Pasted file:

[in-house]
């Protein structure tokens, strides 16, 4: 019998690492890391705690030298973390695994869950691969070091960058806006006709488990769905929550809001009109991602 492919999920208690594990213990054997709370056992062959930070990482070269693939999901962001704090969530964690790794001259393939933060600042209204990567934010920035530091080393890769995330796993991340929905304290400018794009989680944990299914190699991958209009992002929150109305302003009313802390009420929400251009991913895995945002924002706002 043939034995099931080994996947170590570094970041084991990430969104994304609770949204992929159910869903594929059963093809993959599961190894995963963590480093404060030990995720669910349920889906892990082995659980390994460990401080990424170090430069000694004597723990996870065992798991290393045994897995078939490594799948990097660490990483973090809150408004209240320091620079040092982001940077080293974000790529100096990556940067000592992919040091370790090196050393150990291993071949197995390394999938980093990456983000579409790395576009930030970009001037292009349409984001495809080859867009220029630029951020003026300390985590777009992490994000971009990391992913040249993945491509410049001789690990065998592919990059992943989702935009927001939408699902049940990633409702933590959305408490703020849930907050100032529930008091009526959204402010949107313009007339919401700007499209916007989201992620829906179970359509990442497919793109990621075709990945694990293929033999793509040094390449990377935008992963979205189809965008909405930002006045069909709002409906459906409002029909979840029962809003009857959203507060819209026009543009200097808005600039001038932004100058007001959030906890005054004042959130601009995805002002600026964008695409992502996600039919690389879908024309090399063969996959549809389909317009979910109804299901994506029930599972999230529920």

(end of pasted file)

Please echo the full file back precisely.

[in-house]
């Protein structure tokens, strides 16, 4: 019998690492890391705690030298973390695994869950691969070091960058806006006709488990769905929550809001009109991602 492919999920208690594990213990054997709370056992062959930070990482070269693939999901962001704090969530964690790794001259393939933060600042209204990567934010920035530091080393890769995330796993991340929905304290400018794009989680944990299914190699991958209009992002929150109305302003009313802390009420929400251009991913895995945002924002706002 043939034995099931080994996947170590570094970041084991990430969104994304609770949204992929159910869903594929059963093809993959599961190894995963963590480093404060030990995720669910349920889906892990082995659980390994460990401080990424170090430069000694004597723990996870065992798991290393045994897995078939490594799948990097660490990483973090809150408004209240320091620079040092982001940077080293974000790529100096990556940067000592992919040091370790090196050393150990291993071949197995390394999938980093990456983000579409790395576009930030970009001037292009349409984001495809080859867009220029630029951020003026300390985590777009992490994000971009990391992913040249993945491509410049001789690990065998592919990059992943989702935009927001939408699902049940990633409702933590959305408490703020849930907050100032529930008091009526959204402010949107313009007339919401700007499209916007989201992620829906179970359509990442497919793109990621075709990945694990293929033999793509040094390449990377935008992963979205189809965008909405930002006045069909709002409906459906409002029909979840029962809003009857959203507060819209026009543009200097808005600039001038932004100058007001959030906890005054004042959130601009995805002002600026964008695409992502996600039919690389879908024309090399063969996959549809389909317009979910109804299901994506029930599972999230529920």